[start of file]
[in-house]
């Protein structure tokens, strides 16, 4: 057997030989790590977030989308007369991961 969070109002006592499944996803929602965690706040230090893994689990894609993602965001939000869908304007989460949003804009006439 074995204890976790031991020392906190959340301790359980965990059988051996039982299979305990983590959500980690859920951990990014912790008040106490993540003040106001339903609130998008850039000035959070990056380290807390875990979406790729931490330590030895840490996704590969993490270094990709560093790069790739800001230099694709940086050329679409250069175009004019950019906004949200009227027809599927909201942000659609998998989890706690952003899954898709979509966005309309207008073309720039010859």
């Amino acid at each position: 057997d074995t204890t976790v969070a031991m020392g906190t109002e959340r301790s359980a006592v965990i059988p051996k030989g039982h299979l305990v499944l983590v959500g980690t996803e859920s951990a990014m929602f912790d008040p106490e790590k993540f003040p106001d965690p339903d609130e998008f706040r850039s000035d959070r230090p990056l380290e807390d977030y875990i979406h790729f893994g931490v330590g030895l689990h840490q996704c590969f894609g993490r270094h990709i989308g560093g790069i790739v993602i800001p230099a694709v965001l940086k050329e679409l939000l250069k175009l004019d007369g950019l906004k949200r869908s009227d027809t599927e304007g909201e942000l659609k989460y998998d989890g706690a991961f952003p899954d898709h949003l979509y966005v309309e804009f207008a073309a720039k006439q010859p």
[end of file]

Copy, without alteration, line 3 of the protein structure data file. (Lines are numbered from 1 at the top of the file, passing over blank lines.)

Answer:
């Amino acid at each position: 057997d074995t204890t976790v969070a031991m020392g906190t109002e959340r301790s359980a006592v965990i059988p051996k030989g039982h299979l305990v499944l983590v959500g980690t996803e859920s951990a990014m929602f912790d008040p106490e790590k993540f003040p106001d965690p339903d609130e998008f706040r850039s000035d959070r230090p990056l380290e807390d977030y875990i979406h790729f893994g931490v330590g030895l689990h840490q996704c590969f894609g993490r270094h990709i989308g560093g790069i790739v993602i800001p230099a694709v965001l940086k050329e679409l939000l250069k175009l004019d007369g950019l906004k949200r869908s009227d027809t599927e304007g909201e942000l659609k989460y998998d989890g706690a991961f952003p899954d898709h949003l979509y966005v309309e804009f207008a073309a720039k006439q010859p």